New Zealand Budget Proposal Offers Small Financial Relief Ahead of Elections


Wellington, New Zealand — Months before the election, New Zealand’s government on Thursday provided modest economic relief to many of its citizens by making most prescription drugs free and increasing subsidies for childcare and public transport.

However, the government’s annual budget plan was conspicuously lacking in major new initiatives. Since taking office earlier this year, Prime Minister Chris Hipkins has promised a back-to-basics approach, scrapping many of the more ambitious and controversial plans of his predecessor Jacinda Ardern.

Treasurer Grant Robertson said the budget is all about getting the basics right.

“It’s realistic, realistic, and the right budget for these times,” Robertson said. “Was there anything else you wanted to do? What else did the minister want to do? 100 per cent. But now is not the right time to do all that.”

Opinion polls show Hipkins and his liberal government are in a tight race against Christopher Luxon’s conservative opposition in October’s elections.

New Treasury forecasts released on Thursday showed that New Zealand’s economy is no longer expected to enter recession as it cools this year. Still, the forecast predicts a sharp rise in unemployment and weak economic growth.

The government’s budget plan comes after flash floods, cyclones and other extreme weather events in Auckland earlier this year caused billions of dollars in damage to infrastructure and housing, plunging the country into economic recession. rice field.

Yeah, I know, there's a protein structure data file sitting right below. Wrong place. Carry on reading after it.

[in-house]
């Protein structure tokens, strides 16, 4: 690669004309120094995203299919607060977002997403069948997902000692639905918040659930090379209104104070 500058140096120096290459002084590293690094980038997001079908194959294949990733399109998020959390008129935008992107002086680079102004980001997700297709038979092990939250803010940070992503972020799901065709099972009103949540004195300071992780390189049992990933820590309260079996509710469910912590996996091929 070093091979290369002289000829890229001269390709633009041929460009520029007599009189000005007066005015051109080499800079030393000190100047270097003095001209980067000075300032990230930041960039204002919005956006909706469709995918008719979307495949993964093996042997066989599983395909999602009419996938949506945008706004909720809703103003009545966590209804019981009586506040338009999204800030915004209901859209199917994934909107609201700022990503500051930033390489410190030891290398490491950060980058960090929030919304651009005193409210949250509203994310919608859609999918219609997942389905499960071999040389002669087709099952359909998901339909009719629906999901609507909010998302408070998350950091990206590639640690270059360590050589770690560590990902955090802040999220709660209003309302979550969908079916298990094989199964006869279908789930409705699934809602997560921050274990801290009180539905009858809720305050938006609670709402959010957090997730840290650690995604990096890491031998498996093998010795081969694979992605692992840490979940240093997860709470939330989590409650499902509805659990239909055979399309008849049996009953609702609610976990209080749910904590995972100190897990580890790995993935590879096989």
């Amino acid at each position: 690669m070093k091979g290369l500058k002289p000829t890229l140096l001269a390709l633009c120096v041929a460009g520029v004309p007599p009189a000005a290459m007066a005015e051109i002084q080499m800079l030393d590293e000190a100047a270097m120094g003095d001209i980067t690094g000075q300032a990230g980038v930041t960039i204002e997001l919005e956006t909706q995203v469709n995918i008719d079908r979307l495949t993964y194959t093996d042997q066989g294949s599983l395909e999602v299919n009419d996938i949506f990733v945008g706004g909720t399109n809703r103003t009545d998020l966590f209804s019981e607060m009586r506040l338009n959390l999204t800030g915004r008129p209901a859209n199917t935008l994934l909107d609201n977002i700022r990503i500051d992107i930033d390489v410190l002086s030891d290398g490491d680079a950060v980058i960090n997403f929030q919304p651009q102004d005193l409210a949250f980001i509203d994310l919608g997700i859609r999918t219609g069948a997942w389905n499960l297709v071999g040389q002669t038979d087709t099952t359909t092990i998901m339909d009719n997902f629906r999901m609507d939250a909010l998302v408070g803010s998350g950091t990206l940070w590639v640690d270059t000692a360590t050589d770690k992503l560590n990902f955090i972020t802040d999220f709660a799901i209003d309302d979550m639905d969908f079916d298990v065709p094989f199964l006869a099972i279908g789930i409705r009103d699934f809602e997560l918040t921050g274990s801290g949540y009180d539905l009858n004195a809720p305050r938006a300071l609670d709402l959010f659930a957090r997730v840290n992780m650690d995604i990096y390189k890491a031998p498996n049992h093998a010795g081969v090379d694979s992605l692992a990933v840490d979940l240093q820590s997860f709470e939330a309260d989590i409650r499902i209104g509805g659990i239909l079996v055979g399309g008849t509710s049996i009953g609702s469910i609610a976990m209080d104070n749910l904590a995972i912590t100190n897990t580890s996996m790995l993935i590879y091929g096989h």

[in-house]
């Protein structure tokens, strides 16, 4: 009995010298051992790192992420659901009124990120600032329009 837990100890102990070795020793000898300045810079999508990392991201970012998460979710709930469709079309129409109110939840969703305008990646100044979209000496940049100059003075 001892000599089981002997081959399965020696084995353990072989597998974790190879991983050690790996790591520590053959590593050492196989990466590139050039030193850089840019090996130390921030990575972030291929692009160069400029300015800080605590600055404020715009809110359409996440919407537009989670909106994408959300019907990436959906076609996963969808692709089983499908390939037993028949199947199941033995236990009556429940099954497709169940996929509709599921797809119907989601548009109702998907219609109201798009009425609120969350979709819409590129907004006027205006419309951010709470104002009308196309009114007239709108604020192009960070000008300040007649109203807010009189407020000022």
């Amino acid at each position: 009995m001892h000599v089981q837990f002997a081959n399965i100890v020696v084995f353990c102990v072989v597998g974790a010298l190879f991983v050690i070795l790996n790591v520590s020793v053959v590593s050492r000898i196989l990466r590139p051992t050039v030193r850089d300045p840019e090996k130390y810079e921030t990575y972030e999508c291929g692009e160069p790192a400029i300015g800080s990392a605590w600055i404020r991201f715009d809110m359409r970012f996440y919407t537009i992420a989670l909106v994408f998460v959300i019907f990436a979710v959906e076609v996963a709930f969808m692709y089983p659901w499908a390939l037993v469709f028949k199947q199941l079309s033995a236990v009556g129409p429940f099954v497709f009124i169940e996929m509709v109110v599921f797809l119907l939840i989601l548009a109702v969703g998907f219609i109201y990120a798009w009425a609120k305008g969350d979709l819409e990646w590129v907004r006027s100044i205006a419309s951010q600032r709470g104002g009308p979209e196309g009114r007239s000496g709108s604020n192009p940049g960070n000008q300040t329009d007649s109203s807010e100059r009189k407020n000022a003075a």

The budget eliminates small co-payments for most prescription drugs, extends subsidized childcare for preschoolers to 2-year-olds, and makes bus and train rides free for all children under 13.

The plan also significantly increases spending on new schools, hospitals and other infrastructure, and spends billions on building more weather-resistant power grids and roads to replace those destroyed by cyclones and floods. .

The plan requires legislative approval, but it is seen as a formality because Hipkins and his supporters hold a majority in Congress. The budget will go into effect in his July when the fiscal year begins, but not all efforts will start immediately.

Opposition leader Luxon said the government was drowning in spending.

“Treasurer Grant Robertson has committed a vital budget,” Luxon said. “What he has done is wasteful spending that will result in a massive increase in the budget deficit and an increase in debt for years to come.”

The Treasury Department expects inflation to fall sharply from its current level of 6.7% to around 3% by the end of next year. This shows that the central bank’s base rate has already reached its peak of 5.25% in the current cycle.

The Treasury Department forecasts that the economy will grow by 1% in the year starting in July and will accelerate to 2.1% in the following year. The Treasury Department expects the unemployment rate, currently at 3.4%, to rise to 5.3% by the end of next year and then decline.

The government expects to return to a budget surplus by 2026 after running a budget deficit since the outbreak of the new coronavirus pandemic in 2020. We expect government debt to peak at 22% of GDP before declining.

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